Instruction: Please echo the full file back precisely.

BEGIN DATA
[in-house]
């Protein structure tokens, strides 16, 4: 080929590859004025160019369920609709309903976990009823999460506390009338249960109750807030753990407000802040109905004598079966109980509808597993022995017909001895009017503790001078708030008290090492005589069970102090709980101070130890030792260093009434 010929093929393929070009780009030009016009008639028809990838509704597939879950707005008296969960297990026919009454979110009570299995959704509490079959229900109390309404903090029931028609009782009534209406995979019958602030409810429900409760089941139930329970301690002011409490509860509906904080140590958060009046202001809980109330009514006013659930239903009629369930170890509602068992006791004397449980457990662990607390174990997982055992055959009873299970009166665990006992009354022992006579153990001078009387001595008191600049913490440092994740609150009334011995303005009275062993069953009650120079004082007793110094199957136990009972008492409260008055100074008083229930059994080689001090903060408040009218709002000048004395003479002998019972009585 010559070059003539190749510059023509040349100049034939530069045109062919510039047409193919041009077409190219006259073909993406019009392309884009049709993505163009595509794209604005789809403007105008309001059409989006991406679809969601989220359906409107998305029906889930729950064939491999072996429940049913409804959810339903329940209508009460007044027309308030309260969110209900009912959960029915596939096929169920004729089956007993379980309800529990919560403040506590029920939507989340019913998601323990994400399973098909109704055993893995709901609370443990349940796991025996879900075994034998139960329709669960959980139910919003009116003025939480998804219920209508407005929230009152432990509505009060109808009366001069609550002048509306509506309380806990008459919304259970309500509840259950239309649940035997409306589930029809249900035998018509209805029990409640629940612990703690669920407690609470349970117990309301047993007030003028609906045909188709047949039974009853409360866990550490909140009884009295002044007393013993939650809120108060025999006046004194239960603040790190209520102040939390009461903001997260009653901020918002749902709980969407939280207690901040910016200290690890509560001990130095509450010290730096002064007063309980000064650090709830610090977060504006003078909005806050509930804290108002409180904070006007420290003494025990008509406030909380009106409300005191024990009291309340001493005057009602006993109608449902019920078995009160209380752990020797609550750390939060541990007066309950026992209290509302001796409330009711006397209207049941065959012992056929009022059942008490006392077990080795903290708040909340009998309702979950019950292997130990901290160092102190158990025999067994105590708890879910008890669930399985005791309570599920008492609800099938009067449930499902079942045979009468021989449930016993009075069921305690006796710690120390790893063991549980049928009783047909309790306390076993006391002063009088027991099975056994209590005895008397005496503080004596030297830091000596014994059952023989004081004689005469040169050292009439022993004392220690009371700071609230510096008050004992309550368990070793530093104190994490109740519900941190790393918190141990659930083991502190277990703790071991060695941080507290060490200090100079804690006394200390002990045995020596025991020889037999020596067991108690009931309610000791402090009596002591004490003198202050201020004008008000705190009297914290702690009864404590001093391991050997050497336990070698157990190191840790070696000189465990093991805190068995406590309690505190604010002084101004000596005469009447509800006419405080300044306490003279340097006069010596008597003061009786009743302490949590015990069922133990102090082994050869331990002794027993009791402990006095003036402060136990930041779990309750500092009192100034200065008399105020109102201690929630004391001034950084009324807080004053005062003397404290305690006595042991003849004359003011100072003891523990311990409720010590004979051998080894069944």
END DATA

[in-house]
């Protein structure tokens, strides 16, 4: 080929590859004025160019369920609709309903976990009823999460506390009338249960109750807030753990407000802040109905004598079966109980509808597993022995017909001895009017503790001078708030008290090492005589069970102090709980101070130890030792260093009434 010929093929393929070009780009030009016009008639028809990838509704597939879950707005008296969960297990026919009454979110009570299995959704509490079959229900109390309404903090029931028609009782009534209406995979019958602030409810429900409760089941139930329970301690002011409490509860509906904080140590958060009046202001809980109330009514006013659930239903009629369930170890509602068992006791004397449980457990662990607390174990997982055992055959009873299970009166665990006992009354022992006579153990001078009387001595008191600049913490440092994740609150009334011995303005009275062993069953009650120079004082007793110094199957136990009972008492409260008055100074008083229930059994080689001090903060408040009218709002000048004395003479002998019972009585 010559070059003539190749510059023509040349100049034939530069045109062919510039047409193919041009077409190219006259073909993406019009392309884009049709993505163009595509794209604005789809403007105008309001059409989006991406679809969601989220359906409107998305029906889930729950064939491999072996429940049913409804959810339903329940209508009460007044027309308030309260969110209900009912959960029915596939096929169920004729089956007993379980309800529990919560403040506590029920939507989340019913998601323990994400399973098909109704055993893995709901609370443990349940796991025996879900075994034998139960329709669960959980139910919003009116003025939480998804219920209508407005929230009152432990509505009060109808009366001069609550002048509306509506309380806990008459919304259970309500509840259950239309649940035997409306589930029809249900035998018509209805029990409640629940612990703690669920407690609470349970117990309301047993007030003028609906045909188709047949039974009853409360866990550490909140009884009295002044007393013993939650809120108060025999006046004194239960603040790190209520102040939390009461903001997260009653901020918002749902709980969407939280207690901040910016200290690890509560001990130095509450010290730096002064007063309980000064650090709830610090977060504006003078909005806050509930804290108002409180904070006007420290003494025990008509406030909380009106409300005191024990009291309340001493005057009602006993109608449902019920078995009160209380752990020797609550750390939060541990007066309950026992209290509302001796409330009711006397209207049941065959012992056929009022059942008490006392077990080795903290708040909340009998309702979950019950292997130990901290160092102190158990025999067994105590708890879910008890669930399985005791309570599920008492609800099938009067449930499902079942045979009468021989449930016993009075069921305690006796710690120390790893063991549980049928009783047909309790306390076993006391002063009088027991099975056994209590005895008397005496503080004596030297830091000596014994059952023989004081004689005469040169050292009439022993004392220690009371700071609230510096008050004992309550368990070793530093104190994490109740519900941190790393918190141990659930083991502190277990703790071991060695941080507290060490200090100079804690006394200390002990045995020596025991020889037999020596067991108690009931309610000791402090009596002591004490003198202050201020004008008000705190009297914290702690009864404590001093391991050997050497336990070698157990190191840790070696000189465990093991805190068995406590309690505190604010002084101004000596005469009447509800006419405080300044306490003279340097006069010596008597003061009786009743302490949590015990069922133990102090082994050869331990002794027993009791402990006095003036402060136990930041779990309750500092009192100034200065008399105020109102201690929630004391001034950084009324807080004053005062003397404290305690006595042991003849004359003011100072003891523990311990409720010590004979051998080894069944």